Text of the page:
gaze to the heavens may have been functional. They made him so perturbed by discrepancies of a few degrees in astronomical prediction that in an attempt to resolve them he could embrace a cosmological heresy. (CR, 184)
Kuhn’s statement has no historical evidence since Copernicus’s
Since paradigms are born from old ones, they ordinarily incorporate much of the vocabulary and the apparatus, both conceptual and manipulative, that the traditional paradigm had previously employed. [...] Consider, for an example, the man who called Copernicus
mad because he proclaimed that the earth moved. [...] Part of what they meant by ‘earth’ was fixed position. [...] Correspondingly, Copernicus’ innovation was not simply to move the earth. Rather, it was a whole new way of regarding the problems of physics and astronomy, one that necessarily changed the meaning both of ‘earth’ and of ‘motion.’ (SR, 149–50)
It might be true that the meaning of many traditional concepts changed alongside the geokinetic perspective. Yet, the fact that concepts had to be defined anew does not imply that “Copernicans” and “anti-Copernicans” did not understand each other, as Kuhn’s incommensurability thesis suggests. Bruno
The issue of paradigms and paradigms’ shifts has been crucial in the reception and discussion of Kuhn’s epistemology from the very beginning. In particular, incommensurability, connected with the thesis of the gestaltic switch, seemed to many commentators to downplay or even neglect the centrality of rational argumentation in the development and discussion of scientific theories. Kuhn faced the criticism of irrationality on several occasions, beginning with his “Reflections on my Critics” that was included in the proceedings of the 1965 International Colloquium in the Philosophy of Science (Lakatos and Musgrave 1970, 231–278). In a postscript to the 1969 edition of the Structure, Kuhn answered to his critics’ objections to the non-argumentative character of the choice between two paradigms—brief, of a “scientific revolution.”28 In the section entitled “Exemplars, Incommensurability, and Revolutions,” he just reaffirmed his point of view stressing the difference between a scientific controversy that takes place within a given framework of accepted rules and premises (i.e., “normal science”) and discussion over the premises of the scientific discourse themselves. Controversies over foundational aspects ultimately rest on persuading colleagues and new generations within the scientific community. To corroborate his thesis, Kuhn thus introduced a sociological element into epistemology. Still, this shall not obscure the profound difference between such minimalist sociologization of science and Marxist historical materialism. Kuhn’s perspective did not abandon the intellectualistic understanding of scientific advance and never embraced in his treatment socio-economical and political factors. “Sociology” for him never meant anything more general than academic interactions and exchanges at the level of the scientific community. Nor did Kuhn ever try to overcome the individualist characterization of discovery. By contrast, in his theory the moment of discovery remained the inexplicable moment of paradigm shift—notwithstanding the fact that “awareness” could precede the full unfolding of a “paradigm.”29 In this sense, the epiphany-and-conversion metaphor is revealing of Kuhn’s radicalization of contemporary claims for the intrinsic intellectualism of science. On this account, he went much further than his maître à penser, Koyré.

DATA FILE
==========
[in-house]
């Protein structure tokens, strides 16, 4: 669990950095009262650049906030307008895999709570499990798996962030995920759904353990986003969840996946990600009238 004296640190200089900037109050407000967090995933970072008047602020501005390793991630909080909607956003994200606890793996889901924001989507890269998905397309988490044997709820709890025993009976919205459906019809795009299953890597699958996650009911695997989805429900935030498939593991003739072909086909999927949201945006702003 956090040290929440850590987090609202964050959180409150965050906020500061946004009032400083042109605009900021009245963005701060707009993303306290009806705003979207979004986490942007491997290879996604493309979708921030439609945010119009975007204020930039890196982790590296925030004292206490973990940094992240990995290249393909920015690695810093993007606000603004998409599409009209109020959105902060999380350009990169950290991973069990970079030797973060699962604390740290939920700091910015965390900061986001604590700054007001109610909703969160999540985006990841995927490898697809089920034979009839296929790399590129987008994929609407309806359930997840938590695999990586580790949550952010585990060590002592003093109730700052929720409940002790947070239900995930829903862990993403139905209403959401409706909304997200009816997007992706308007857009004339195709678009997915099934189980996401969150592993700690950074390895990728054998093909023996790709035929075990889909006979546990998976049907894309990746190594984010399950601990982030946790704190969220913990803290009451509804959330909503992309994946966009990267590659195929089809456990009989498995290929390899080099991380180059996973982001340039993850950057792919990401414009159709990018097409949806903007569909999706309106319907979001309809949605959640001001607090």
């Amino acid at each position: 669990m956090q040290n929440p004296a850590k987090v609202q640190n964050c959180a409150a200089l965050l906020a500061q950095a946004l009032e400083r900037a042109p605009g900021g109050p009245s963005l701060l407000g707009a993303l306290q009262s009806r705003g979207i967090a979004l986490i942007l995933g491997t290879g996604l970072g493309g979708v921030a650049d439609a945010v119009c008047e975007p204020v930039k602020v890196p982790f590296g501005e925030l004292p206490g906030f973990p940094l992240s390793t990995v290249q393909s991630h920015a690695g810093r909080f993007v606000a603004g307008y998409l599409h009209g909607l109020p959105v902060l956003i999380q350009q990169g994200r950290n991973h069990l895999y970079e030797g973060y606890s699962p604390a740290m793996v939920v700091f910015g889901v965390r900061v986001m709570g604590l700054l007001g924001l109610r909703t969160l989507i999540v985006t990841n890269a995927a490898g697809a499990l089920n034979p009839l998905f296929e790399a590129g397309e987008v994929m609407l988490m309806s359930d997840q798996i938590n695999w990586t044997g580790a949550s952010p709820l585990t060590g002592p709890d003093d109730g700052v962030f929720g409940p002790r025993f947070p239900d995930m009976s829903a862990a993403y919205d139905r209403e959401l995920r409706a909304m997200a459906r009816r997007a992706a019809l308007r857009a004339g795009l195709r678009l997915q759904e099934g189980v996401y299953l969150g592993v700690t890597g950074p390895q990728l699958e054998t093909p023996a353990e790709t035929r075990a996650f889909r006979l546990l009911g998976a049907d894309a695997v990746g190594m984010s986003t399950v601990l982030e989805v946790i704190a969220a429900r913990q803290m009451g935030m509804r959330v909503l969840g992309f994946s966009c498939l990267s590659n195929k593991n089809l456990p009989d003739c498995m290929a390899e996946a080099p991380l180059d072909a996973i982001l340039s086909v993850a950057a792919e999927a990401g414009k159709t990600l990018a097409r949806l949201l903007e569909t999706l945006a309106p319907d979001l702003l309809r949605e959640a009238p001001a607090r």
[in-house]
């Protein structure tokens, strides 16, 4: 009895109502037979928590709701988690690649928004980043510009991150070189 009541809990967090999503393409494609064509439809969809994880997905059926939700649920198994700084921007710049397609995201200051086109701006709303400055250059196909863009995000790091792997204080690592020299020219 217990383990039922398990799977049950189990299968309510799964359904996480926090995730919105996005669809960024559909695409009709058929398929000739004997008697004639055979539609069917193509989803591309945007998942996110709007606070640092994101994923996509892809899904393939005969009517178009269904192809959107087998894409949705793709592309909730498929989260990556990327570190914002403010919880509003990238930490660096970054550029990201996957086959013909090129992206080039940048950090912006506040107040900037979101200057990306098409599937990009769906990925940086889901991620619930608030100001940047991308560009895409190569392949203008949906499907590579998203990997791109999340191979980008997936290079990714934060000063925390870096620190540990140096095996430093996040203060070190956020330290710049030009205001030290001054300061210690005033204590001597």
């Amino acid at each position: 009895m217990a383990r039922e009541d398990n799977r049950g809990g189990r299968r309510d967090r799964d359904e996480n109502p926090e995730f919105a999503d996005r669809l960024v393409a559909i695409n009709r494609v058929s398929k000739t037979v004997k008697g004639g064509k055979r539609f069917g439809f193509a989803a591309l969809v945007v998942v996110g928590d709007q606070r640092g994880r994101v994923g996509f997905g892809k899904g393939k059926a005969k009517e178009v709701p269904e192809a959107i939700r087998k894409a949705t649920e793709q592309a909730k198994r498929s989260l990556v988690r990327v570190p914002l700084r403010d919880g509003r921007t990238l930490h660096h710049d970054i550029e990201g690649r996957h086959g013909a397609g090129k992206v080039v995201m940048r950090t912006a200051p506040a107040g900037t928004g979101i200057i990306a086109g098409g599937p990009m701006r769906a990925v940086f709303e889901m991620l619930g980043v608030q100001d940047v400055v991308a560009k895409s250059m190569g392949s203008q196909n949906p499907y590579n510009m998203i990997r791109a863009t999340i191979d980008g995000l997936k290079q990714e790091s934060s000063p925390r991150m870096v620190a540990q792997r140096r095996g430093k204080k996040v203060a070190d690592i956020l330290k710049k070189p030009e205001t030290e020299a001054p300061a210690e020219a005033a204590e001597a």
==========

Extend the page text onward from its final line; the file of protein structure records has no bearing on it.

Steven Fuller argued for the structural correspondence between the Kuhnian paradigms and incommensurable Cold-War worldviews (Fuller 2000, 175). As we have seen, there are passages in Kuhn’s writings documenting that his epistemology echoes political constellations. This is for instance evident in the manner he contrasted the ‘French school’ of Duhem and Koyré against the historiography affected by social preoccupations. Apart from this, I deem the attempt at intellectualization / spiritualization of science to be not less dependent on Cold-War and post-World-War cultural ‘paradigms.’ The crucial problem was the propagandistic necessity, within American democracy, to foster the wide support on the part of public opinion for scientific investments aimed to warranty the military superiority of the United States, even after the horrors of technological war had cast irredeemable doubts on the linearity and irreversibility of scientific progress. Kuhn offered an understanding of science restoring the ‘innocence’ of its public image. As Westman put it,
What Kuhn neglected to say in Copernican Revolution, however, was that postwar science no longer gained its legitimacy in a sociopolitical order dominated by ecclesiastical universities but from an alliance amongst secular disciplines and secret agreements between the military, science, and bureaucratized universities. Science no longer earned its authority by showing its harmony with the Book of Genesis but by using radar technology to control the invisible realm across which airplanes were guided to their targets. (Westman 1994, 114)
The religious vocabulary employed by Kuhn to describe the emergence of heliocentric astronomy is not just a matter of words (elsewhere Kuhn also employs military metaphors like “battle” and “victory”).32 Rather, it is symptomatic of certain difficulties entailed in his notions of paradigm and paradigms’ shift which, in turn, were rooted in Cold-War mentality. In the postscript to the 1969 edition of the Structure, Kuhn explained the persuasive character of paradigm choice through religious imagery:
The conversion experience that I have likened to a gestalt switch remains [...] at the heart of the revolutionary process. Good reasons for choice provide motives for conversion and a climate in which it is more likely to occur. Translation may, in addition, provide points of entry for the neural reprogramming that, however inscrutable at this time, must underlie conversion. But neither good reason nor translation constitute conversion, and it is that process we must explicate in order to understand an essential sort of scientific change. (SR, 204)